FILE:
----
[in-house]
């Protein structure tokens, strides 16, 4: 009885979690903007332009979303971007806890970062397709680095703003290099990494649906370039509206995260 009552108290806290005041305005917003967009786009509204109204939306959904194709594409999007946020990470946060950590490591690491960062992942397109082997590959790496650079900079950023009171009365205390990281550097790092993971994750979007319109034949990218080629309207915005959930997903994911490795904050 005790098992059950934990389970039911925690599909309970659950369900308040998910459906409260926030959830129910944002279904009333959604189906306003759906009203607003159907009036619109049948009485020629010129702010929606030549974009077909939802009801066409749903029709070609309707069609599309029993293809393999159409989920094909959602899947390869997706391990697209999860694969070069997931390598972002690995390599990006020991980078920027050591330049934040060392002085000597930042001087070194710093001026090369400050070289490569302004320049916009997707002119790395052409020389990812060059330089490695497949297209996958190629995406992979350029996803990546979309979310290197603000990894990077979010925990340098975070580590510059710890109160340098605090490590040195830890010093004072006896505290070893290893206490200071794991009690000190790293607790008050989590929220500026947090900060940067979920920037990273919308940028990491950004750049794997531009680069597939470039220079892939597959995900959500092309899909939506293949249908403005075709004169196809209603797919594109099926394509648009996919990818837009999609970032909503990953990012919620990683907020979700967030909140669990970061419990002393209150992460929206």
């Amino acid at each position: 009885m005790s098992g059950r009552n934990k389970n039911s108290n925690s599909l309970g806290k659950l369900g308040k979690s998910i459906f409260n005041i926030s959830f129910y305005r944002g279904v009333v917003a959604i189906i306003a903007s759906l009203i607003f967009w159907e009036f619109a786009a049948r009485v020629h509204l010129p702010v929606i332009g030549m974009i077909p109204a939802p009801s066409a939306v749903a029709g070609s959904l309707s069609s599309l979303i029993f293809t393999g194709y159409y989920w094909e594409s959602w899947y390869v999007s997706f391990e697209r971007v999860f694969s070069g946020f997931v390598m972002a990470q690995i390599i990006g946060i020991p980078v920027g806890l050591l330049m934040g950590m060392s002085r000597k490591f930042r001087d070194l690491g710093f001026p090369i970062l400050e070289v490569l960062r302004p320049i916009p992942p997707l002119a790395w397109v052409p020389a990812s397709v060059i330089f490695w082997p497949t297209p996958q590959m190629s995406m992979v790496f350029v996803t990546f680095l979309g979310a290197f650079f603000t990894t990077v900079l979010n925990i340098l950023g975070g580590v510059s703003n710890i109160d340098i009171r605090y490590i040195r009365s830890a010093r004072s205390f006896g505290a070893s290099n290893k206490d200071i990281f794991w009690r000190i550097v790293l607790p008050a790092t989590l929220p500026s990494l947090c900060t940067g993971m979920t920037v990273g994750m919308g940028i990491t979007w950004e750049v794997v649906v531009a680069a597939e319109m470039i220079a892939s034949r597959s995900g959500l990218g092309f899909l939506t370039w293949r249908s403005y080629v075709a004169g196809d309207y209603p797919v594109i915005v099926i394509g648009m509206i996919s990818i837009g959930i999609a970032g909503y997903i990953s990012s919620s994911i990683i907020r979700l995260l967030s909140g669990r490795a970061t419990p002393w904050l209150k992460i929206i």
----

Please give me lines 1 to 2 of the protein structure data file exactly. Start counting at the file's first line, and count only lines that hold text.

[in-house]
């Protein structure tokens, strides 16, 4: 009885979690903007332009979303971007806890970062397709680095703003290099990494649906370039509206995260 009552108290806290005041305005917003967009786009509204109204939306959904194709594409999007946020990470946060950590490591690491960062992942397109082997590959790496650079900079950023009171009365205390990281550097790092993971994750979007319109034949990218080629309207915005959930997903994911490795904050 005790098992059950934990389970039911925690599909309970659950369900308040998910459906409260926030959830129910944002279904009333959604189906306003759906009203607003159907009036619109049948009485020629010129702010929606030549974009077909939802009801066409749903029709070609309707069609599309029993293809393999159409989920094909959602899947390869997706391990697209999860694969070069997931390598972002690995390599990006020991980078920027050591330049934040060392002085000597930042001087070194710093001026090369400050070289490569302004320049916009997707002119790395052409020389990812060059330089490695497949297209996958190629995406992979350029996803990546979309979310290197603000990894990077979010925990340098975070580590510059710890109160340098605090490590040195830890010093004072006896505290070893290893206490200071794991009690000190790293607790008050989590929220500026947090900060940067979920920037990273919308940028990491950004750049794997531009680069597939470039220079892939597959995900959500092309899909939506293949249908403005075709004169196809209603797919594109099926394509648009996919990818837009999609970032909503990953990012919620990683907020979700967030909140669990970061419990002393209150992460929206």